Scandalous

Tim Earnshaw | Nov 10th, 2010

Written by D.A. Carson
England: IVP, 2010



Everything we know and appreciate and praise God for in all of Christian experience both in this life and in the life to come springs from this bloody cross.

So writes Don Carson in his new book Scandalous. The book is a collection of sermons given at a Resurgence conference in Mars Hill, Seattle in 2008. They take five key texts from the earliest witnesses of Jesus' death and resurrection and unpack not only what happened but what these events mean.

Don Carson a leading evangelical scholar who has written and edited more books than most people have read. But in this book we hear not only the theologian but the pastor. It is not designed to be exhaustive and isn't heavy reading but it does dig deep as it takes us into the very heart of Christianity. Don writes with a clarity and a faithfulness that allows us to hear the text and with a passion and a forcefulness that help us feel the weight of them. When I was a student someone said to me, "It's worth walking over cut glass to hear Don Carson preach." Thankfully I've never had to and with Scandalous we can hear him not only preach but preach on the most central of topics from some of the most significant passages.

There are talks on five texts; Matthew 27, Romans 3, Revelation 12, John 11 and John 20. In the five talks we hear narrative, epistle and the book of Revelation. Because each chapter was originally a talk they are filled with helpful illustrations and applications. While primarily pointing us to Jesus and his glory they are also a great model for us of how to listen to the Bible and how to communicate it to others.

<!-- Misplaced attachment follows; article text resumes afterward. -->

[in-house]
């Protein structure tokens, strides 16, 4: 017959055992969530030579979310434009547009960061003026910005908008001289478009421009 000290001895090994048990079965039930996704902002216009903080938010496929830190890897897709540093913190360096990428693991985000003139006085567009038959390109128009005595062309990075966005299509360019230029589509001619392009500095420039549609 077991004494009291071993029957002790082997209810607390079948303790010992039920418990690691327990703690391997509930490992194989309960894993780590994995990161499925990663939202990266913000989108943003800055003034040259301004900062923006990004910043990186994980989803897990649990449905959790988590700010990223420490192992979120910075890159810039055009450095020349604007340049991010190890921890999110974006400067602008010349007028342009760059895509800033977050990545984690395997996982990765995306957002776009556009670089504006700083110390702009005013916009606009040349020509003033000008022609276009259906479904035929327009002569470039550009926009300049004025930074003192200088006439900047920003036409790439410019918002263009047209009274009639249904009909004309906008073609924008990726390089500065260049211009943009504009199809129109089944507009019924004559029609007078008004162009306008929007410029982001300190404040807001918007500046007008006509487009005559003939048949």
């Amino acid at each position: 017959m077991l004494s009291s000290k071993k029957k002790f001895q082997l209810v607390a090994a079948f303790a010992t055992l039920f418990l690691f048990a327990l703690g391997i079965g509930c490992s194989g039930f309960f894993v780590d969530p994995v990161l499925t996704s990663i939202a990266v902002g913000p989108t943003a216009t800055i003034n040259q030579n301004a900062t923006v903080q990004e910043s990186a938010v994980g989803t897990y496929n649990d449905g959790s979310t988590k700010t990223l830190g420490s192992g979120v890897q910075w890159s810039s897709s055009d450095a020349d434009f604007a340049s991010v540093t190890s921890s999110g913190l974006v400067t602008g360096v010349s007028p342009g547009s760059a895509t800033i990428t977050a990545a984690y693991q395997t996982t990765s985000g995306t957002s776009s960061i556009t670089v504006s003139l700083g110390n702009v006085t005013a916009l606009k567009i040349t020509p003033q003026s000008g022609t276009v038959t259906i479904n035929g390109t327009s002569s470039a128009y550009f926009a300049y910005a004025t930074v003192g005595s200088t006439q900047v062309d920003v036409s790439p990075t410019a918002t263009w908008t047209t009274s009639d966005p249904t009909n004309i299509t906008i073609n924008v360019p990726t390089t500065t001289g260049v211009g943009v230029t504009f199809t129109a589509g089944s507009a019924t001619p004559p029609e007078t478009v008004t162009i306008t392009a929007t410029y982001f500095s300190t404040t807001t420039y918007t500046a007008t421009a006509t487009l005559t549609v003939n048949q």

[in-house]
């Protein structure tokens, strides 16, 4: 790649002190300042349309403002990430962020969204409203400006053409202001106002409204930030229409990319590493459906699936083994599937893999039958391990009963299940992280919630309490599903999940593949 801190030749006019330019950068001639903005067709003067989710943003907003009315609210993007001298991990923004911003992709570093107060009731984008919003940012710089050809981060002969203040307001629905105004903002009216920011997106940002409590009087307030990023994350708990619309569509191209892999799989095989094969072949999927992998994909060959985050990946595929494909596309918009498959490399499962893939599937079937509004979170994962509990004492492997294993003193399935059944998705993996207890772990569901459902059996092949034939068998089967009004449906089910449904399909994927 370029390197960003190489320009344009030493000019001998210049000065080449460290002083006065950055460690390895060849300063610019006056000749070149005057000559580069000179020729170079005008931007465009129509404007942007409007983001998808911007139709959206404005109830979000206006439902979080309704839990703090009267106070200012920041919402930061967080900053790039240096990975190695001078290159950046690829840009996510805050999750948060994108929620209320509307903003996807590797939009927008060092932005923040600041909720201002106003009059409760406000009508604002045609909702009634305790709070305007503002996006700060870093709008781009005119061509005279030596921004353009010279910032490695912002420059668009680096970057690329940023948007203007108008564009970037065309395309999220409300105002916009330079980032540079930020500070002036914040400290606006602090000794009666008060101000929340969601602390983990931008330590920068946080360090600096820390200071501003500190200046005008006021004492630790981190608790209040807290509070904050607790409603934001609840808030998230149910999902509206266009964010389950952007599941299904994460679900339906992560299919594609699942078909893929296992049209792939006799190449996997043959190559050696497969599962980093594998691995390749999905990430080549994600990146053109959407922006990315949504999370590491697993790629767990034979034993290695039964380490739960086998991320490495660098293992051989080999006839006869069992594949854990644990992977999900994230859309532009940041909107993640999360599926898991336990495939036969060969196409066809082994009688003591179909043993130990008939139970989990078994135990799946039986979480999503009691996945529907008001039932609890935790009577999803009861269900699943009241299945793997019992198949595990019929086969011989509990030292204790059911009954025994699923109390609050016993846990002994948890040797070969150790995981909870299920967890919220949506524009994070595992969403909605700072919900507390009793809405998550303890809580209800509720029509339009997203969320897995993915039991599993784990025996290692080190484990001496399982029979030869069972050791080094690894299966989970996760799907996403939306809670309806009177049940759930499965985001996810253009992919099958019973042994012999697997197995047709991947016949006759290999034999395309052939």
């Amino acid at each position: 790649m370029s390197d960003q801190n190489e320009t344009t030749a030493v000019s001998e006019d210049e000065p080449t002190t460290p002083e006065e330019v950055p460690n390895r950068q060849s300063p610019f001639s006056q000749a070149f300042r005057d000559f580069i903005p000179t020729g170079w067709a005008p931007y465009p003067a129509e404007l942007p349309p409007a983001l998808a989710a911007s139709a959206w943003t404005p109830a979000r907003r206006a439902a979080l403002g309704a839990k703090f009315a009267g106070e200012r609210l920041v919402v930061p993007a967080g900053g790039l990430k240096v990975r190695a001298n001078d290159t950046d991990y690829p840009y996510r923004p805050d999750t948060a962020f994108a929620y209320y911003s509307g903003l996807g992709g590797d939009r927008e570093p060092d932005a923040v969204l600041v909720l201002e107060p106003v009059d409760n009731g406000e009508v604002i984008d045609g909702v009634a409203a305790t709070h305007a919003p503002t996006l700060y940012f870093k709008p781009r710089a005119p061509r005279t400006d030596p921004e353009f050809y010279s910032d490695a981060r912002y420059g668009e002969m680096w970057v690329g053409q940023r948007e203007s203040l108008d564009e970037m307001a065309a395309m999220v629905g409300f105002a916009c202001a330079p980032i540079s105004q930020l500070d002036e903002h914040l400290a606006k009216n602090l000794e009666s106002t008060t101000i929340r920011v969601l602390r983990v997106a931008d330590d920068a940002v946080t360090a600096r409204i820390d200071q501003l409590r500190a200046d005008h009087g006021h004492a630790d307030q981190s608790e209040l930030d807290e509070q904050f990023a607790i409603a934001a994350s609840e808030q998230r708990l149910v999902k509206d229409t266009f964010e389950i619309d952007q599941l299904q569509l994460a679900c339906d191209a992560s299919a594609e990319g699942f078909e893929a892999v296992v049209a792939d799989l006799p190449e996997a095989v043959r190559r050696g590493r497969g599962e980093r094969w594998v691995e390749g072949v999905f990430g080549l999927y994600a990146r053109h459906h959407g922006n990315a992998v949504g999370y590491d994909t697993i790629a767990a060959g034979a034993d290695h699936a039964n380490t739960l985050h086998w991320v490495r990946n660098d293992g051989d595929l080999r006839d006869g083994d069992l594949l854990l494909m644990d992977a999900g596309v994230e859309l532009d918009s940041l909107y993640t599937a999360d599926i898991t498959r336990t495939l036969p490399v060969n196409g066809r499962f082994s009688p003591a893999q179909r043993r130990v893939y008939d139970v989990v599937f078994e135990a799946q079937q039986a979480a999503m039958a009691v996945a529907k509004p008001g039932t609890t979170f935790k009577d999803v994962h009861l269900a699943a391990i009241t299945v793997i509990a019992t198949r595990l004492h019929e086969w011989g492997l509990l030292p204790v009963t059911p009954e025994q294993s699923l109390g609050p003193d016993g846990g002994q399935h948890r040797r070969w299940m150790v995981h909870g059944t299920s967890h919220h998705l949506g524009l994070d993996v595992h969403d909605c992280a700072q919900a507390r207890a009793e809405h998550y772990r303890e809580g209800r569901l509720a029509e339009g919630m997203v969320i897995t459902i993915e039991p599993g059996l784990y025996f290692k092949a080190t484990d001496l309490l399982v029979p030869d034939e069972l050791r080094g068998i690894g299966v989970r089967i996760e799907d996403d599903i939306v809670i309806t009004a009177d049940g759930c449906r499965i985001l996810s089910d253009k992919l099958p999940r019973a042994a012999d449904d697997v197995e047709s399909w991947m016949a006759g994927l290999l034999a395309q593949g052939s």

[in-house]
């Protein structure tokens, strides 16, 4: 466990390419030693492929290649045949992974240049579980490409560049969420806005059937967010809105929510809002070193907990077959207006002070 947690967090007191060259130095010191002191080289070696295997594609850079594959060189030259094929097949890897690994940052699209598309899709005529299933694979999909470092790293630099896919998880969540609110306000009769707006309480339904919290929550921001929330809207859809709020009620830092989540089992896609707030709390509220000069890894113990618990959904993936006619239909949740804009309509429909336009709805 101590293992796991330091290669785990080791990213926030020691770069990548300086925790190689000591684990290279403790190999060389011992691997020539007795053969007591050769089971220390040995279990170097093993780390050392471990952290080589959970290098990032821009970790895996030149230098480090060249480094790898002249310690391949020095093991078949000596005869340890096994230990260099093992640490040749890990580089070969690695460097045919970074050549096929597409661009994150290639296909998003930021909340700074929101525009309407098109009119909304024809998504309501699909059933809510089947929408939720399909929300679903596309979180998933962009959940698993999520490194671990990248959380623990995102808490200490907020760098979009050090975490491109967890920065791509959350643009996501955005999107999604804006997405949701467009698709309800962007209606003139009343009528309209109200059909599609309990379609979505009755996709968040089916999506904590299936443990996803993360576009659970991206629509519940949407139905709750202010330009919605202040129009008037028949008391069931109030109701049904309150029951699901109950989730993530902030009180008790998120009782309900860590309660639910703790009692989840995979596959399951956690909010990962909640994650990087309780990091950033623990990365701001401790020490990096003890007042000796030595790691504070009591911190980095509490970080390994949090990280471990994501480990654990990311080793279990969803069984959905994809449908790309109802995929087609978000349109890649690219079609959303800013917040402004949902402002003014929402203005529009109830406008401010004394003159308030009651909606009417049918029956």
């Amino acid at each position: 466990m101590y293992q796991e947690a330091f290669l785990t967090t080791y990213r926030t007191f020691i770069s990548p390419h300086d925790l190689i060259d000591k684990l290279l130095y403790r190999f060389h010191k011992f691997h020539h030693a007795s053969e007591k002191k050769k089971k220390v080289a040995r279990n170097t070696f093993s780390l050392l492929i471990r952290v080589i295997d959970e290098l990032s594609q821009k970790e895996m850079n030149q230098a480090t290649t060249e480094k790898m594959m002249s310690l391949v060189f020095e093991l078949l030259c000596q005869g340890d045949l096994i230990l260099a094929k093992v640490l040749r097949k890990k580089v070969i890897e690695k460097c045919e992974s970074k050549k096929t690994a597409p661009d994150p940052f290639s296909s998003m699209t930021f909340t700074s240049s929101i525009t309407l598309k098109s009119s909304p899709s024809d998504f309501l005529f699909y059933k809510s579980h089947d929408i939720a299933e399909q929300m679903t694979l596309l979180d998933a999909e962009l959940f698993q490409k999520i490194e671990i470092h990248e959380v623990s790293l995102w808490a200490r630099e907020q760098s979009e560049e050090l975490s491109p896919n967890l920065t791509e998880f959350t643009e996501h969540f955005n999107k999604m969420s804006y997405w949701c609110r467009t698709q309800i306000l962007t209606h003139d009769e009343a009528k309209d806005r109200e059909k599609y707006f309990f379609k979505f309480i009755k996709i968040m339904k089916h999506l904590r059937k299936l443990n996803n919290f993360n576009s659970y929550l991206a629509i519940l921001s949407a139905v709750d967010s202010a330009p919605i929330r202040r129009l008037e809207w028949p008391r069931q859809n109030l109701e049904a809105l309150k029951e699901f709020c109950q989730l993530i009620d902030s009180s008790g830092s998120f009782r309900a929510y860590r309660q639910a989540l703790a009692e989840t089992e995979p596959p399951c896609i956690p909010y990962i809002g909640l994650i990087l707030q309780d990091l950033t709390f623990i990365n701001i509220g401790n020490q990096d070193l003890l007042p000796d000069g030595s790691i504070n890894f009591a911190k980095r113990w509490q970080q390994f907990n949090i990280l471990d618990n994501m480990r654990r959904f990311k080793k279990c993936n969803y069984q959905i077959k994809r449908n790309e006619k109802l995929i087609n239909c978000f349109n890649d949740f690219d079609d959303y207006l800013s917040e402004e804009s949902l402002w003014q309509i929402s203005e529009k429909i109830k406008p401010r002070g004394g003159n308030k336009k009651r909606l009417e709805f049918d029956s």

I particularly enjoyed Don's treatment of the narrative of Jesus death. He helps us listen well as he shows the way the story is told communicates for us not simply what happened but the significance of what was happening. That the narrative itself is communicating theology.

The book is not a systematic treatment of the atonement and doesn't aim to answer all the modern objections to a biblical understanding. If that is what you are after you will be well served by John Stott's classic The Cross of Christ or Leon Morris's The Atonement or more recently Pierced for our Transgressions by Jeffery, Ovey and Sach. However, as a pastor Don not only explains these passages but does so in the context of our modern objections. Therefore, as he unpacks these central passages, lots of significant issues and questions surrounding the cross and resurrection are dealt with. By coming at these issues from the texts in which they arise Don is able to keep bringing us back to the word of God. He deals with some key theological issues surrounding the atonement with clarity and insight, while always with an eye on how these issues show God's character and increase our confidence in him.

Scandalous is a great read as we hear the centre of our faith taught, defended and applied by a man so obviously gripped by it.